Undergraduate medical education
SCIENCES ADMISSION TEST
SITUATIONAL JUDGMENT TESTS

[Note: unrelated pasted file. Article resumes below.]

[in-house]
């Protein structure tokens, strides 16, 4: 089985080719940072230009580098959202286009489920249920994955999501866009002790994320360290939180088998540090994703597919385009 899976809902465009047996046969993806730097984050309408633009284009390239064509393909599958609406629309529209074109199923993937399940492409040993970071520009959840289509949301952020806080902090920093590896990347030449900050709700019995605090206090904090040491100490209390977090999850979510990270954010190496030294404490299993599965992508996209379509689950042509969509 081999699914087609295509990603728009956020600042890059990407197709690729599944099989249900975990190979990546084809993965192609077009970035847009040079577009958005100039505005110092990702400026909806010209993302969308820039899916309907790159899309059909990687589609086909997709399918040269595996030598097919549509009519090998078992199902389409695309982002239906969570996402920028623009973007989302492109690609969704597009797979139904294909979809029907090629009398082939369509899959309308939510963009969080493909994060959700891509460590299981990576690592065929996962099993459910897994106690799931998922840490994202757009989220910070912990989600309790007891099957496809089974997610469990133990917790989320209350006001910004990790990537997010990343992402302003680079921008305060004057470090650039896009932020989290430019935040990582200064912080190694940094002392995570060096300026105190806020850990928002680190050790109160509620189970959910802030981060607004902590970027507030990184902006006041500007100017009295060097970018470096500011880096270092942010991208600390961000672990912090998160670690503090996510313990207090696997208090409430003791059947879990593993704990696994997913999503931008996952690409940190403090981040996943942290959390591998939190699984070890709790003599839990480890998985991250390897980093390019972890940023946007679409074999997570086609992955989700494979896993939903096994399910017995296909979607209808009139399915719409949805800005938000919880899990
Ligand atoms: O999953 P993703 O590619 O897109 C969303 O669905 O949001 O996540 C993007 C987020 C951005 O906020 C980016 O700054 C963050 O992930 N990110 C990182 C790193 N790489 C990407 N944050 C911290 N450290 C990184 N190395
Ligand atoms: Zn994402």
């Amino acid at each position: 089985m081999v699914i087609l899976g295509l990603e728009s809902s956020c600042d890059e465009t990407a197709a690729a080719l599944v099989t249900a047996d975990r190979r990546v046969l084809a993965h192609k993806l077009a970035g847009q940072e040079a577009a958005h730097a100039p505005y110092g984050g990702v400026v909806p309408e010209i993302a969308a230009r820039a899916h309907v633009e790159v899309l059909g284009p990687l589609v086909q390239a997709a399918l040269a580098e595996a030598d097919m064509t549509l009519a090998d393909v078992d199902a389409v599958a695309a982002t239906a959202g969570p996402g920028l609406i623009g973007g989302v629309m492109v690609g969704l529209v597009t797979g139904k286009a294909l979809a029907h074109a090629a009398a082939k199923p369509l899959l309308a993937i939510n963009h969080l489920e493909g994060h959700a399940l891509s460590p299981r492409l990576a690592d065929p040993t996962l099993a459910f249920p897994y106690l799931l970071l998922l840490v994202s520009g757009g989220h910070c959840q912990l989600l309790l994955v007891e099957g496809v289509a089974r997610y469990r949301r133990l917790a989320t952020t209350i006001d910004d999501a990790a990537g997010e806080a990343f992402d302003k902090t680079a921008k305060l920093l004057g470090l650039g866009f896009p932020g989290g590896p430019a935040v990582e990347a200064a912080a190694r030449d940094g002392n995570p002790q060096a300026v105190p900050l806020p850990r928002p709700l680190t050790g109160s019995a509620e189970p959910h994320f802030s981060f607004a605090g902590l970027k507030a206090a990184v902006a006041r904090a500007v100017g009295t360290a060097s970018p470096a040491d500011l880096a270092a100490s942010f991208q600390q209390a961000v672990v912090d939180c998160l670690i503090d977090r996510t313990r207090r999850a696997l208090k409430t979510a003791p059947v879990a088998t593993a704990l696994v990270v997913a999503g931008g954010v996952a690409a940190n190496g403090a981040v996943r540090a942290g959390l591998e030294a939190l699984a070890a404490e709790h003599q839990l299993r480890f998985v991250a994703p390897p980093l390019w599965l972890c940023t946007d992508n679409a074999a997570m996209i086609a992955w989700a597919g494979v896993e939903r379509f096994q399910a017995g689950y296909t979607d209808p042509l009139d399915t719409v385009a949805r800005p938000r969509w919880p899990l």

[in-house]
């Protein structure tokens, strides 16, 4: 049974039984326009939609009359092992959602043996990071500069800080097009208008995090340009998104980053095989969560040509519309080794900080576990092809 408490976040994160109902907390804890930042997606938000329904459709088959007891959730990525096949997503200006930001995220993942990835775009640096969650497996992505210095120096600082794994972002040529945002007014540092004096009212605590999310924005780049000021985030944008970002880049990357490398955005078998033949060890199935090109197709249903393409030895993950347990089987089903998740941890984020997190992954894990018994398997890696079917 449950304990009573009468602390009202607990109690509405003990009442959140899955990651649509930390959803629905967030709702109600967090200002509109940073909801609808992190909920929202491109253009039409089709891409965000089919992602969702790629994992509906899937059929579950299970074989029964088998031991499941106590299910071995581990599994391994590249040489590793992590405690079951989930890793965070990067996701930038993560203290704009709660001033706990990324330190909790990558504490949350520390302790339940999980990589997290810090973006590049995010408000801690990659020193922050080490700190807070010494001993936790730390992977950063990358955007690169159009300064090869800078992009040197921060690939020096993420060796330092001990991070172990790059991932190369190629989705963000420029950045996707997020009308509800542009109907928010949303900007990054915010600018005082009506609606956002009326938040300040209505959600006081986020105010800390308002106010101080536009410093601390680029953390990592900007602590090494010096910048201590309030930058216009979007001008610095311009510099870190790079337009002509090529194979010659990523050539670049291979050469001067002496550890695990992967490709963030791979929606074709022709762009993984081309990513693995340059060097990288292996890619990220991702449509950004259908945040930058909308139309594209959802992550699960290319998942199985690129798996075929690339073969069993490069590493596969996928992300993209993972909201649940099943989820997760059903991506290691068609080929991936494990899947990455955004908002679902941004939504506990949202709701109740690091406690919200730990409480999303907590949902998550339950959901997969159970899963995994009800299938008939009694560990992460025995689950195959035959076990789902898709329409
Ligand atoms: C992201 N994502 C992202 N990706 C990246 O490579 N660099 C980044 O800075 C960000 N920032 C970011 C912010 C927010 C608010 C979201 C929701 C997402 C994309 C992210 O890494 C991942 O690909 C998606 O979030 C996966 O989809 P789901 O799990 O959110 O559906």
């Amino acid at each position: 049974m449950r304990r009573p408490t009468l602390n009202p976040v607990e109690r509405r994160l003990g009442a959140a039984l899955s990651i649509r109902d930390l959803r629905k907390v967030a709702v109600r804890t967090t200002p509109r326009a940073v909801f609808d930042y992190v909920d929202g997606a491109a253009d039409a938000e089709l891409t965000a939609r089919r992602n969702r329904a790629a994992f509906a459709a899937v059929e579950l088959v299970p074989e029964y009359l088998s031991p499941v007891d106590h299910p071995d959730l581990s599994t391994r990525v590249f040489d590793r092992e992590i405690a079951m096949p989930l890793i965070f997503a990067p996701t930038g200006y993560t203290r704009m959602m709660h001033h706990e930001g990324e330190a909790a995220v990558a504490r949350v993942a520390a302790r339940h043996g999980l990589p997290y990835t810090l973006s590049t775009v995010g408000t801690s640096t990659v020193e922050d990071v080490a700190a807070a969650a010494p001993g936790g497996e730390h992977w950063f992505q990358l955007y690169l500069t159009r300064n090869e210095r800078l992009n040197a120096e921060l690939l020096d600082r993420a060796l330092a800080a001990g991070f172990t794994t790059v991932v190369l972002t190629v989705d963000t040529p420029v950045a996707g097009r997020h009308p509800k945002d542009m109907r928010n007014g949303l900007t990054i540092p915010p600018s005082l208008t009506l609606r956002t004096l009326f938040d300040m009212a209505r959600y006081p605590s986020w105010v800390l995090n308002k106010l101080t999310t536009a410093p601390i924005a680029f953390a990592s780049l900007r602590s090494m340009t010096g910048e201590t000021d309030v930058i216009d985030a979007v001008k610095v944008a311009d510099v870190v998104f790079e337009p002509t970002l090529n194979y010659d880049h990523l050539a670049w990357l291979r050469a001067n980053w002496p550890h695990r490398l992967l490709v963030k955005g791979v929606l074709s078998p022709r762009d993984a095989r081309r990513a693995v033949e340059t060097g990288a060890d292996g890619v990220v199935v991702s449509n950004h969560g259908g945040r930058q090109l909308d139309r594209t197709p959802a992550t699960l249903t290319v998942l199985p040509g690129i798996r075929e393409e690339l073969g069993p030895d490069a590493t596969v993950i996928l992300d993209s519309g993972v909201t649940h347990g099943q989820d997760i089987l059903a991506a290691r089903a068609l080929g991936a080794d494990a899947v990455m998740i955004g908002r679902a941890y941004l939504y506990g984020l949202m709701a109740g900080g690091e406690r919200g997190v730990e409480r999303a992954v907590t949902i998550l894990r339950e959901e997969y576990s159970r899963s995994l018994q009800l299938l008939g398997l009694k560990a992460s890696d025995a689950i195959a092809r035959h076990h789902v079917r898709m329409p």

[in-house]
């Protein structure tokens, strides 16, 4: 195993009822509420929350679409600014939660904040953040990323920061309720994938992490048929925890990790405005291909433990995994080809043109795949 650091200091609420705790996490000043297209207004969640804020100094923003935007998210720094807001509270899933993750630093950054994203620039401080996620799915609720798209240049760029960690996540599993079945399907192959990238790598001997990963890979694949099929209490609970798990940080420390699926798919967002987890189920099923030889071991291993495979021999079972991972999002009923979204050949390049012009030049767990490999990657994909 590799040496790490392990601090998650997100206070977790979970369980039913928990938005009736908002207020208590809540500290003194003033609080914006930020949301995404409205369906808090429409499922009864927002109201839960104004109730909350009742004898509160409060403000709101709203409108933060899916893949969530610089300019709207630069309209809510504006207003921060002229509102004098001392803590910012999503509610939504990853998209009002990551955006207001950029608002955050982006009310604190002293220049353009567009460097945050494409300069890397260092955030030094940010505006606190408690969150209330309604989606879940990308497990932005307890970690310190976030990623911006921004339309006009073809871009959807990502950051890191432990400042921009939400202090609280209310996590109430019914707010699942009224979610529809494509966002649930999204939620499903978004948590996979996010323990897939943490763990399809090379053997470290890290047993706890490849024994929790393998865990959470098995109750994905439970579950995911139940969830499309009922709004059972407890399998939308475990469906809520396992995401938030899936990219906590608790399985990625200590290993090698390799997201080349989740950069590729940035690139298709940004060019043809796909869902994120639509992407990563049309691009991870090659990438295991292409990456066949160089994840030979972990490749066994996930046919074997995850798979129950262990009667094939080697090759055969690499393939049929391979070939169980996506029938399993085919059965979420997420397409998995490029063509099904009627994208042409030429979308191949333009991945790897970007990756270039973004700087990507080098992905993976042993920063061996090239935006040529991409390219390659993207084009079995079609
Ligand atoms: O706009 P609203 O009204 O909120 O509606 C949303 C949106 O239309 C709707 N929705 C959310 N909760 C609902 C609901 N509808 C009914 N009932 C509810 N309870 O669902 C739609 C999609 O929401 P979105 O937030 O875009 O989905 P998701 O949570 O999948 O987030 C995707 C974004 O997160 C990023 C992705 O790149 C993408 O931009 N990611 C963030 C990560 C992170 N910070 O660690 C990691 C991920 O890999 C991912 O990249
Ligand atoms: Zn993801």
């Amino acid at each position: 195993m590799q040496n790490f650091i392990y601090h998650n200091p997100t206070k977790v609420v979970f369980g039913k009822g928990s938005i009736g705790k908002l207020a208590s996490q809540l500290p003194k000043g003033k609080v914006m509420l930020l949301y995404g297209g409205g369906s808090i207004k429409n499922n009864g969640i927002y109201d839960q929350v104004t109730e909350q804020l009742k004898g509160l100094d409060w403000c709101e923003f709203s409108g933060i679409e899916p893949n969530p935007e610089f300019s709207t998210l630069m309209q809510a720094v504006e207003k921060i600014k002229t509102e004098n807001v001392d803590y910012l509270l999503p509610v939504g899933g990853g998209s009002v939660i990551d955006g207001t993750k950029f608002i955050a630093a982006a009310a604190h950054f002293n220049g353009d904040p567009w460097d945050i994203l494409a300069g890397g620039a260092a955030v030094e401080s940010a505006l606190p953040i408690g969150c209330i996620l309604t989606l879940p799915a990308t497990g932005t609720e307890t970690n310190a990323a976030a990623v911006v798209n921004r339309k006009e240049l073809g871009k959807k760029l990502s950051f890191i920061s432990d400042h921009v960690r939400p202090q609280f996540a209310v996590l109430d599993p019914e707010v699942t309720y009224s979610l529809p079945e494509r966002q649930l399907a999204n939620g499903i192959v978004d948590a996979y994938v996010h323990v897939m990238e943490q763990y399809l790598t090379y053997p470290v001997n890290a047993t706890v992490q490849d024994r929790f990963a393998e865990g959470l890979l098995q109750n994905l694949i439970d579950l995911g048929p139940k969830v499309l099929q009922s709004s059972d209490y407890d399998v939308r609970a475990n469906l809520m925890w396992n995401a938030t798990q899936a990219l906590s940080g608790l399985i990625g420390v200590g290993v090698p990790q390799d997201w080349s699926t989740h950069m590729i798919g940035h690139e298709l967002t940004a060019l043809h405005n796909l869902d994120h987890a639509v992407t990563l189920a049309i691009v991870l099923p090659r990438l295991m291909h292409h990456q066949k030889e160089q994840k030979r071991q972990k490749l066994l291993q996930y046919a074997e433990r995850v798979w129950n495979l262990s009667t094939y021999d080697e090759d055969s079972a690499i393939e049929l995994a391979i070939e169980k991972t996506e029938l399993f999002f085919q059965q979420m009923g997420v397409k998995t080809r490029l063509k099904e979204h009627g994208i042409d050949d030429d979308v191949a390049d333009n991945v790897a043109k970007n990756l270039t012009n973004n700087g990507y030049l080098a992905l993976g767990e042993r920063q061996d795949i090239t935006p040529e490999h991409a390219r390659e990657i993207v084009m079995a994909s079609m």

Aptitude tests are widely used in selection. However, despite certain advantages their use remains controversial. This paper aims to critically appraise five sources of evidence for the construct validity of the Health Professions Admission Test (HPAT)-Ireland, an aptitude test used for selecting undergraduate medical students. The objectives are to identify gaps in the evidence, draw comparisons with other aptitude tests and outline future research directions. Our appraisal of the literature found that stakeholder feedback indicates that there is reasonable evidence for test content validity for two of the three sections of HPAT-Ireland. By contrast the Non-Verbal Reasoning section is widely criticised as having limited relevance to medical school performance and future clinical practice. In terms of concurrent validity there is a significant small to medium, negative correlation with school exit examinations, but not consistently so across all studies (r = -0.18, -0.28, 0.017). Likewise predictive validity studies vary, from negative to moderate strength correlations with examination performance during early years at medical school. Five studies indicate that HPAT-Ireland is supported in principle by the majority of stakeholders. While one consequence of its introduction is that successful applicants are now coming from more diverse academic backgrounds, there is no evidence that the socio-economic background of medical school entrants has been altered significantly. Negative perceptions of unfairness relating to gender, coaching and socio-economics remain. The evidence to date suggests that while there are slight gender differences, initially favouring males, these vary year on year. In conclusion, the attitudes towards, and performance of, HPAT-Ireland is not unlike that of other aptitude tests widely used internationally. The main justifications for its introduction have been achieved, in that Ireland no longer relies exclusively on a single measure of academic record for selection to medical school. However a number of areas require further research and exploration.